A new study, published in the Journal of Neurology, Neurosurgery and Psychiatry, found that people who remain single or lose their partners—to death, not divorce—are more likely to develop dementia. The study was a meta-analysis of 15 studies—covering more than 800,000 people from Europe, the Americas and Asia—that had data on dementia and marital status. The University College London-led study found that those who stay single for life have a 42% elevated risk—adjusted for age and sex—compared with married people while those widowed have a 20% increased risk. Divorcees, however, were didn’t show such elevated risks.
While people who are married are statistically financially better off than singletons—and finances have a bearing on many aspects of our lives that influence our physical and mental well-being—earlier research has found that married people were more likely to have consciously choose healthier lifestyles than unmarried ones. They are also more likely to be socially engaged, which means their mental well-being and cognitive reserve is better reinforced, thanks to their larger networks, than those who are single. The lower risk for married people was noticed in sensitivity analyses.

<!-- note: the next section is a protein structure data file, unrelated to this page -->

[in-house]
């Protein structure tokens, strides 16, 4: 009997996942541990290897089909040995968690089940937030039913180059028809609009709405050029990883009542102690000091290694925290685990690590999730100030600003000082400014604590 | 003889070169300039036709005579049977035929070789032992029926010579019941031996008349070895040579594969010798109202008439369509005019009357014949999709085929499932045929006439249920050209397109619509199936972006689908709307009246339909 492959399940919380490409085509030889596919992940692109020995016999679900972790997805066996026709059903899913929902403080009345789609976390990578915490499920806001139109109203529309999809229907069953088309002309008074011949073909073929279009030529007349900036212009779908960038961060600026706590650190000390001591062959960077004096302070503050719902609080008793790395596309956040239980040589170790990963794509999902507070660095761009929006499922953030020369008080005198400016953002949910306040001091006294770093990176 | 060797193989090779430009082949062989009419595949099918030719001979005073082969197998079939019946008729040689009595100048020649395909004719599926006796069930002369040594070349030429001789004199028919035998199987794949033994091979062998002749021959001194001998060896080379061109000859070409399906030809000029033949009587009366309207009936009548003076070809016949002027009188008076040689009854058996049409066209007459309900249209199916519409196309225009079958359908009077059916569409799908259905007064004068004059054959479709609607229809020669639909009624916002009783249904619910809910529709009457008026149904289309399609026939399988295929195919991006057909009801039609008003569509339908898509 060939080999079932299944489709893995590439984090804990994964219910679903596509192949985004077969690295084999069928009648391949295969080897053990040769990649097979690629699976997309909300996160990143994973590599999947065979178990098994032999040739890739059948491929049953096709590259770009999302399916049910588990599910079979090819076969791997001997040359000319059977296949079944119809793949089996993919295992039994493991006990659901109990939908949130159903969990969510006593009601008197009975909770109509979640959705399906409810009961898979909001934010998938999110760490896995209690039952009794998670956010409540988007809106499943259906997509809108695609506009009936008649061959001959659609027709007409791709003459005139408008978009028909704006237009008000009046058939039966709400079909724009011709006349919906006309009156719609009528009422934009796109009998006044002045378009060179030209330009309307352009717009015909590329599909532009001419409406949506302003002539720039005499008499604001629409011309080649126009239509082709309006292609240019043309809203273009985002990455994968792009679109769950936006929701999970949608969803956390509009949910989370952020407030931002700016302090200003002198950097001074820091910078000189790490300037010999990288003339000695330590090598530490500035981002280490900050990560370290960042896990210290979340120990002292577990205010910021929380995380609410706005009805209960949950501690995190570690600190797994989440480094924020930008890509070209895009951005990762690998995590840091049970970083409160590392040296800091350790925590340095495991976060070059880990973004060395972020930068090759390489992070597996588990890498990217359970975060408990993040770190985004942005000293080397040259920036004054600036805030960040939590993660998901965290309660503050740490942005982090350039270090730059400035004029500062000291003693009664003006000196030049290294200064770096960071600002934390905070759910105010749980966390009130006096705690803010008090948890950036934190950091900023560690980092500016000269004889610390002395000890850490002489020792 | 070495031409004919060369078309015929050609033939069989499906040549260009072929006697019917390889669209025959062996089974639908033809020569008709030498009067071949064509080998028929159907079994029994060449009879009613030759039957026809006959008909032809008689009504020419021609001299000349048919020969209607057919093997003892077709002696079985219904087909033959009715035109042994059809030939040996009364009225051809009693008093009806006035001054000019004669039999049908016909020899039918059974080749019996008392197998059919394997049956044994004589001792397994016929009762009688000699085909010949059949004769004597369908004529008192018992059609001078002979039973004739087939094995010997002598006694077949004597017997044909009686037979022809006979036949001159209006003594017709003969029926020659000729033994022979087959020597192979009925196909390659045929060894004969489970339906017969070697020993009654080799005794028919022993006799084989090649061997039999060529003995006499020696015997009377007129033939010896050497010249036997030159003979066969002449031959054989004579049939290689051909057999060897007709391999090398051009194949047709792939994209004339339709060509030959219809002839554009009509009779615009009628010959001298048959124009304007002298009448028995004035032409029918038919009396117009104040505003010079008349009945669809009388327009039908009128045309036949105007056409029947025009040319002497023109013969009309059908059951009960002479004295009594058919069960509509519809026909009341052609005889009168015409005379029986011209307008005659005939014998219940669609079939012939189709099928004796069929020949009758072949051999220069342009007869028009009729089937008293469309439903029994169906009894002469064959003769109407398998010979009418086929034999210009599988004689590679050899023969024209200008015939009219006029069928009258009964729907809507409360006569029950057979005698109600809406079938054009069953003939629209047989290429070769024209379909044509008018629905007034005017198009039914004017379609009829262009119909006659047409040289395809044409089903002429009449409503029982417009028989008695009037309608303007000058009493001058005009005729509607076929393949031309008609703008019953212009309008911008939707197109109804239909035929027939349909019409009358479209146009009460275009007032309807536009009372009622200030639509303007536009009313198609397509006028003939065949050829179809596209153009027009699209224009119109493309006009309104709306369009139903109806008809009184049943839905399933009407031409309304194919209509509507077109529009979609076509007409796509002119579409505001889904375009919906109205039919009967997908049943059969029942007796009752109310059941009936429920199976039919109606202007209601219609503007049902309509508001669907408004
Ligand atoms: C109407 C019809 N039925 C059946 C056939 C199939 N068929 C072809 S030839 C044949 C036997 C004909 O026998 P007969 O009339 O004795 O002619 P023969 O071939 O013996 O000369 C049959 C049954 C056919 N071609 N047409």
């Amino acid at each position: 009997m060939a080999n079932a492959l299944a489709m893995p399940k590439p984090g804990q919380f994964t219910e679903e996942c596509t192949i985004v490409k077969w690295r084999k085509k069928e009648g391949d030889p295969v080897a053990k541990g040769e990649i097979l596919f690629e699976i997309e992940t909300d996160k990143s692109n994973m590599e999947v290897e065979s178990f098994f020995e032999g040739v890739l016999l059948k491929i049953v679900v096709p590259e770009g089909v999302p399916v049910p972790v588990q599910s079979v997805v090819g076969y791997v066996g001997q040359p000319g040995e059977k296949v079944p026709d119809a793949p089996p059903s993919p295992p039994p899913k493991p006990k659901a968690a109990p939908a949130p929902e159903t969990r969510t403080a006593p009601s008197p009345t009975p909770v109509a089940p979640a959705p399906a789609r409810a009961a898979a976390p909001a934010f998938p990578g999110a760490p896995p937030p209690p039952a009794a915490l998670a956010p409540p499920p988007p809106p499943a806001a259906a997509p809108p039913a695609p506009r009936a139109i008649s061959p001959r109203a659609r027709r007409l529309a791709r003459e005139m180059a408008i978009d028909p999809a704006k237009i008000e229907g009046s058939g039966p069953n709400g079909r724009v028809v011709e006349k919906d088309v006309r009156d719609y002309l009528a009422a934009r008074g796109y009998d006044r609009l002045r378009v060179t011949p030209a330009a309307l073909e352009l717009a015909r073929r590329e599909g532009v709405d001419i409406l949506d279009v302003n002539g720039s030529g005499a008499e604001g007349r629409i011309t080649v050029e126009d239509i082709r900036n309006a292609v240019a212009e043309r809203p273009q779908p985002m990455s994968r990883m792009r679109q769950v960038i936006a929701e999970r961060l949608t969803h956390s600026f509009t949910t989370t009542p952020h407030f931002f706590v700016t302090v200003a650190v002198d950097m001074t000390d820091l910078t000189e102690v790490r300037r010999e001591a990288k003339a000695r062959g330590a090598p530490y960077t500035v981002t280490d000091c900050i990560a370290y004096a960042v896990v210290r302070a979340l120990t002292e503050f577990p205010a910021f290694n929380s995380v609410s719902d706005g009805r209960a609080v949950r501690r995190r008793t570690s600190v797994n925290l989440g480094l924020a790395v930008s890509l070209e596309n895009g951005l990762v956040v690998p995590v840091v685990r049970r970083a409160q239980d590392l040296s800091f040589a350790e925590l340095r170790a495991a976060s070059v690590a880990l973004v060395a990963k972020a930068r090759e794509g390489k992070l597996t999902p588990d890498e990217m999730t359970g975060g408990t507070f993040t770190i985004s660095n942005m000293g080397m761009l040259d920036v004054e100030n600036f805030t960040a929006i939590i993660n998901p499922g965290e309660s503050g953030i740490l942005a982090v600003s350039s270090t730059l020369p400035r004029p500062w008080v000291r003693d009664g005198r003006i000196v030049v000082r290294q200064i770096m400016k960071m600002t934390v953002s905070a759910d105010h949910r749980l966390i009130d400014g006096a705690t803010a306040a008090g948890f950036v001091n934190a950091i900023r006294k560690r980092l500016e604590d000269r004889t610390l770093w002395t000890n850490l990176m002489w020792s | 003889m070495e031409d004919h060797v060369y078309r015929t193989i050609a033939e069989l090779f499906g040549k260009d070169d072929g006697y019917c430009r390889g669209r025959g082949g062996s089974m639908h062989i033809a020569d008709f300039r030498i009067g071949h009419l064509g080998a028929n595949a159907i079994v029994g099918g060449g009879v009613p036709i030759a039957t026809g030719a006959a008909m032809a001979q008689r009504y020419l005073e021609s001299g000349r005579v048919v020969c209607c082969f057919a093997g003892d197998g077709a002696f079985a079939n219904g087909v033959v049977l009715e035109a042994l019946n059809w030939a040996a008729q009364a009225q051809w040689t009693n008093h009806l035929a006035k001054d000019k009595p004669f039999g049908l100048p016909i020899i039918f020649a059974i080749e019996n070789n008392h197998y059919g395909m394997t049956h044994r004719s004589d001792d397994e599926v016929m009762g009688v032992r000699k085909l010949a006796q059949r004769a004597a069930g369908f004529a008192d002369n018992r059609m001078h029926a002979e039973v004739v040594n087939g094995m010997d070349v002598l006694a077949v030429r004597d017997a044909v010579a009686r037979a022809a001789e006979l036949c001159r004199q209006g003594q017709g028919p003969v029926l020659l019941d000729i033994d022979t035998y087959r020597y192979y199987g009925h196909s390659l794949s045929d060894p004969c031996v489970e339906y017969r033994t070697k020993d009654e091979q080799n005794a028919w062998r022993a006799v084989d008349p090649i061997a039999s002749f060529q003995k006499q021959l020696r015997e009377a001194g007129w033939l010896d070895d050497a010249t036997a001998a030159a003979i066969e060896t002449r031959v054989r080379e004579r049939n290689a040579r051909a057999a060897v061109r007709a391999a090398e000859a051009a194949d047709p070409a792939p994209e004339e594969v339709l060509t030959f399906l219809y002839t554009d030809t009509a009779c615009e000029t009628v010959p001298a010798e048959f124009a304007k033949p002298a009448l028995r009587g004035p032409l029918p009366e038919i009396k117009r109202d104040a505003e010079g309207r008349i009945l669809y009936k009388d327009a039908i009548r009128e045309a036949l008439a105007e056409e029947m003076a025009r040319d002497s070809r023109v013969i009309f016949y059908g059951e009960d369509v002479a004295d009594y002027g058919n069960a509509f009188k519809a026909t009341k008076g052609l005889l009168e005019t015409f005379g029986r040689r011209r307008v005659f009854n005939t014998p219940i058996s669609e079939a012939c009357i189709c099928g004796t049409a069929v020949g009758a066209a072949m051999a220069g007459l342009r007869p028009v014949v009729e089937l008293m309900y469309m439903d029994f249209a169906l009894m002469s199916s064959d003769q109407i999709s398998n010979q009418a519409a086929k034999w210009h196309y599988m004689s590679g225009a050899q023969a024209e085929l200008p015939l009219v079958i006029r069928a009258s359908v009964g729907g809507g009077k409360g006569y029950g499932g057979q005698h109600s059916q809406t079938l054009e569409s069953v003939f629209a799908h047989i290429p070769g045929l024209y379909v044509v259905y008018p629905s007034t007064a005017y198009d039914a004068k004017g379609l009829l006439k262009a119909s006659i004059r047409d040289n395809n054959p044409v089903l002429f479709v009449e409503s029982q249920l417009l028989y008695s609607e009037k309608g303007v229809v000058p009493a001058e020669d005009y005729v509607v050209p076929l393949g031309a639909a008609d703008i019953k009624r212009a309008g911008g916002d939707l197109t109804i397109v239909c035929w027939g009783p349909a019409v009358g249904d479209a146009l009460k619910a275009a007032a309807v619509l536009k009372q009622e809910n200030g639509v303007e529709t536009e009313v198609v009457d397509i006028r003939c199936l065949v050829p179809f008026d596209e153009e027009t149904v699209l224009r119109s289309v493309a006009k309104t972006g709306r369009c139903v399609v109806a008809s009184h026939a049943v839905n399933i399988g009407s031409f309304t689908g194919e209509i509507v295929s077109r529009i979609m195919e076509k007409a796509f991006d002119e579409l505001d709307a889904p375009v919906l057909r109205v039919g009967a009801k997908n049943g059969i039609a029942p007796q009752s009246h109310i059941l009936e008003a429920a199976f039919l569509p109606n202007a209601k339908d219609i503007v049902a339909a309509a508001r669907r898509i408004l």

The study’s authors proffer that bereavement raises the risk of dementia given the effect of stress on neurons in the hippocampus, a part of the limbic system, governing emotions and long-term memory both. However, the researchers, given the limitations of the sub-studies their study analyses, couldn’t investigate the effect of the duration of being widowed. So, it isn’t yet clear whether those who lost their partners early are at a higher or lower risk for the disease. The studies main finding compares closely with other dementia risk factors, including poor education, hypertension and smoking. There is a possibility that unmarried or widowed people are more likely to adopt a lifestyle that has markedly higher presence of such risk factors. The research makes the case for investigating the contribution of social contact on health behaviours.